Kevin Burns, CIO, Director IT, City of Miami

Kevin Burns, CIO, Director IT, City of Miami

We must always ask the question, “Is technology required to solve the problem being considered?”

When the answer is yes, then we take into consideration that the landscape is constantly changing for government agencies whether local, state, or federal. With that being said, we continually strive to integrate systems in efforts to provide the most efficient and capable systems to provide customers, both internal and external, with solutions that will allow the best customer experience available. Business processes are as unique as the communities that we live in and we have the job of partnering with each business unit to understand the unique rules and regulations they are obligated to abide by. Each presents their own challenges that we are charged with turning into efficient systems.

"Business processes are as unique as the communities that we live in and we have the job of partnering with each business unit to understand the unique rules and regulations"

SaaS, COTS, Hybrid, Homegrown each has the potential to provide a solution to solve business requirements. However, we must always consider the enterprise in our decision making process. We have yet been able to single out one discipline that can be a silver bullet. We have been finding that SaaS applications and their security posture has matured greatly over the last couple of years providing more confidence in seriously considering them as viable solutions. COTS are great if they fit your business and you emphasis “Configuration not Customization.” Hybrid may still have a place in the portfolio when you can meld the best from both worlds, however, this could possibly be the least appealing of the four since there is always the likelihood that base programs will change and APIs or services will need to be modified which always poses more risk. Homegrown is probably the least appealing methodology, unless of course your vertical is extremely unique.

With the constant change, maintaining open communications makes it easier to keep the business units informed of changes and keep educating our business units. We must strive to become business partners to keep abreast of our business unit’s wants and needs. It is extremely important to gain trust and be included early in their discovery process since that is key to assisting them with getting the proper solution for the problem they are attempting to solve.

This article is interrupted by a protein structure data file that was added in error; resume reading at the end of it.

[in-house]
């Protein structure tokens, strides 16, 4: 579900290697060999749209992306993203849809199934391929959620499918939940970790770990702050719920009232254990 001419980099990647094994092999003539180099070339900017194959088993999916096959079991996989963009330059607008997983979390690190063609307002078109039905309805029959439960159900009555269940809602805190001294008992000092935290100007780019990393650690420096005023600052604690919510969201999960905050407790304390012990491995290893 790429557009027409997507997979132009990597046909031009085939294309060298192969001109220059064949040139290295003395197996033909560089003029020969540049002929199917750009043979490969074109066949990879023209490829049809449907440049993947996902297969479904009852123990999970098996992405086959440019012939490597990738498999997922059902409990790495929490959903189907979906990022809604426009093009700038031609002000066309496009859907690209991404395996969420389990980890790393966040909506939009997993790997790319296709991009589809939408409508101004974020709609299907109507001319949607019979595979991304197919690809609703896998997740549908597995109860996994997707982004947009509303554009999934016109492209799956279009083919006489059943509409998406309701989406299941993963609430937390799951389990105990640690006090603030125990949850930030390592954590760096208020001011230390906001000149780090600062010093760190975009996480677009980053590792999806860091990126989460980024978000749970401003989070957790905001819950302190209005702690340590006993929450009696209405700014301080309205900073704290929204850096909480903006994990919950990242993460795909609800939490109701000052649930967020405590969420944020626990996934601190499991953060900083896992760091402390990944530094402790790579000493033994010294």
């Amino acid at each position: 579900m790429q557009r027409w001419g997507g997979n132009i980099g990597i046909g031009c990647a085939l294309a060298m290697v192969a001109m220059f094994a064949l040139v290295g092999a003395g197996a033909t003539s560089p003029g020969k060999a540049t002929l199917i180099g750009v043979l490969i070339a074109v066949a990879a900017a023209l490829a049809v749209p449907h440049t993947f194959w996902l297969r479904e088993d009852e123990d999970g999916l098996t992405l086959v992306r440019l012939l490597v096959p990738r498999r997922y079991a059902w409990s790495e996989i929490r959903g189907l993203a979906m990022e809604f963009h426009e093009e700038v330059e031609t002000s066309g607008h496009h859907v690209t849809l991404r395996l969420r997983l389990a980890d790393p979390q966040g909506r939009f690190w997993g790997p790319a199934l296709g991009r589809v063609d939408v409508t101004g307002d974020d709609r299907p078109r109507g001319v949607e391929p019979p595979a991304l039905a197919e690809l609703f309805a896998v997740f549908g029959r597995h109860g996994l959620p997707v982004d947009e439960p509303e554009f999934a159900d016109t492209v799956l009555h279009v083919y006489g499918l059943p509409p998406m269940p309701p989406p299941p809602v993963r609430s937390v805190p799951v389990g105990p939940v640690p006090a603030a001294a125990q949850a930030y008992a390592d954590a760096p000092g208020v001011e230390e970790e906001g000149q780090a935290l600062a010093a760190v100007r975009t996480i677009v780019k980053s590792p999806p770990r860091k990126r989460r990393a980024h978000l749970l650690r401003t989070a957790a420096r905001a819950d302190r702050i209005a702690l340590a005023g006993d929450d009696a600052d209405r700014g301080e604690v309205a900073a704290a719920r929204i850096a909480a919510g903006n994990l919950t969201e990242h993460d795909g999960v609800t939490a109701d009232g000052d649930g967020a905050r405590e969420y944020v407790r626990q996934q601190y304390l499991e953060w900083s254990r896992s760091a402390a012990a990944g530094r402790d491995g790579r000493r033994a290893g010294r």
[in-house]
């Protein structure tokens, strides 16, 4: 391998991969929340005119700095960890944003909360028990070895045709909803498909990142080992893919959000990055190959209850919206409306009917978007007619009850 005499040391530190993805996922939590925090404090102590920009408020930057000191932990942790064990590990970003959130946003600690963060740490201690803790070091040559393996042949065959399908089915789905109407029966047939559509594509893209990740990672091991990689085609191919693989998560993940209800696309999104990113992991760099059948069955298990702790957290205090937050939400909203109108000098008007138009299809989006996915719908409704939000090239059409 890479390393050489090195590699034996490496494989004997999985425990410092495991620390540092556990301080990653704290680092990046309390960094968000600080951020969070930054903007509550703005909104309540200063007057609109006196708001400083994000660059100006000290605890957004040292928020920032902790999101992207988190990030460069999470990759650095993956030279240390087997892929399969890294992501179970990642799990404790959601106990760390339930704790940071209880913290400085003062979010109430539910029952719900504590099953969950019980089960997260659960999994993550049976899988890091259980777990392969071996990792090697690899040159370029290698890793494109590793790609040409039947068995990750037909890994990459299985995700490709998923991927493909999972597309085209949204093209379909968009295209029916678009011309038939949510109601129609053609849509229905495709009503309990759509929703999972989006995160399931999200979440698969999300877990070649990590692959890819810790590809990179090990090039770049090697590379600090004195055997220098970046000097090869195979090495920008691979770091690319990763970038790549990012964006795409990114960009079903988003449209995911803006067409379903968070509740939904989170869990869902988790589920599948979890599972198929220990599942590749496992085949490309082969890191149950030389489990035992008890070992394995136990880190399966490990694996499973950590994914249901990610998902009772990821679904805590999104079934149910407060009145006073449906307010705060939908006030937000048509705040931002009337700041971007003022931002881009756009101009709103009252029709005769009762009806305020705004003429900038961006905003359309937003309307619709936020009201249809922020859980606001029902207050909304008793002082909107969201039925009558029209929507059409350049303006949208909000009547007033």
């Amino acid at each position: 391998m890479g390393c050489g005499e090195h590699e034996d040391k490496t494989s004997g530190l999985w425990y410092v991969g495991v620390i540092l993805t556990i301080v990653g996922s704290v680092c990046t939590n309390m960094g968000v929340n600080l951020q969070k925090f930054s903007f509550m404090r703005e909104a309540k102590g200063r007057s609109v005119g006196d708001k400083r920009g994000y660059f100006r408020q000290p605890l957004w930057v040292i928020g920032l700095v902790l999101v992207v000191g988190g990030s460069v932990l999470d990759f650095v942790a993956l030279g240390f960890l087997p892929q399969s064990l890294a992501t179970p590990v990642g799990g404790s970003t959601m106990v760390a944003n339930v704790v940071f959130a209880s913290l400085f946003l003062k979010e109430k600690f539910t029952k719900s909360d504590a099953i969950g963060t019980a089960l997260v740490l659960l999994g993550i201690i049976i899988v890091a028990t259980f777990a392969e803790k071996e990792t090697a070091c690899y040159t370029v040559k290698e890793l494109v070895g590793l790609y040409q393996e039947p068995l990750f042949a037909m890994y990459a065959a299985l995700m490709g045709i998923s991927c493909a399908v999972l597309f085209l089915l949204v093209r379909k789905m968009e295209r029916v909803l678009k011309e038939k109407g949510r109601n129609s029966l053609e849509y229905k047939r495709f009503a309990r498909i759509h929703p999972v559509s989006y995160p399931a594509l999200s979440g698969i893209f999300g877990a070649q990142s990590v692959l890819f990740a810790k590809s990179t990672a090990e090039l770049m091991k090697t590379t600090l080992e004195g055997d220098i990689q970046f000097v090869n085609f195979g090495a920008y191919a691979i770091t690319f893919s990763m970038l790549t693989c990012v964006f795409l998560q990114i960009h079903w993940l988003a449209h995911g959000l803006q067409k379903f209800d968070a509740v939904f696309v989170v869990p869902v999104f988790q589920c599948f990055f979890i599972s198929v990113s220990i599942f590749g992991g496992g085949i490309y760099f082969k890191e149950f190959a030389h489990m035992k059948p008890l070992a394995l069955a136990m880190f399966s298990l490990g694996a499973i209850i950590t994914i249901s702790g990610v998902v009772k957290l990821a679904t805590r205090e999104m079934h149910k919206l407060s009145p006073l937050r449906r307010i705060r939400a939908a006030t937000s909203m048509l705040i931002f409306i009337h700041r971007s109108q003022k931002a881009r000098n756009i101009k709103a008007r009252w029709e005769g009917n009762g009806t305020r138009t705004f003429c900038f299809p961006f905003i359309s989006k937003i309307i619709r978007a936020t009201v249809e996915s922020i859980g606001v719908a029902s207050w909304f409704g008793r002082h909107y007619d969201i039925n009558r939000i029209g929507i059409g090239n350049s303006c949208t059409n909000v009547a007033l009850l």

As more and more SaaS applications become available and cloud services mature, we need to explore new models of subscription services. Since we now have the capability to spin up servers in the cloud at will or on timers it only makes sense that we begin looking at our business model with a fine tooth comb. Taking into consideration the application’s priority, business need, hours of operation, external customer requirements, and other factors; can we, as consumers, consider modeling our SaaS contracts and subscriptions based on “CPU time?” Can we purchase bulk hours with a contingency block of time in the event we over use the allocation in one month or quarter based on the contract? Are subscriptions going to look similar to a cell phone contract? There are unlimited ways in ways to consider the way in which we subscribe, it is our responsibility to test the outer limits in the era of subscription.

Are we a Cost Center? Many organizations look at their IT Departments as Cost Centers but I challenge that thought process. When we engage and become true business partners, we add value, some intangible, but certainly tangible value as well. Through more efficient and effective operations, our business partners improve performance, quality, and quantity of operations which is definitely a measurable metric. Many departments provide services that incur financial transactions which, combined with the efficiencies gained, can show increased income and performance hence multiple metrics can be improved.

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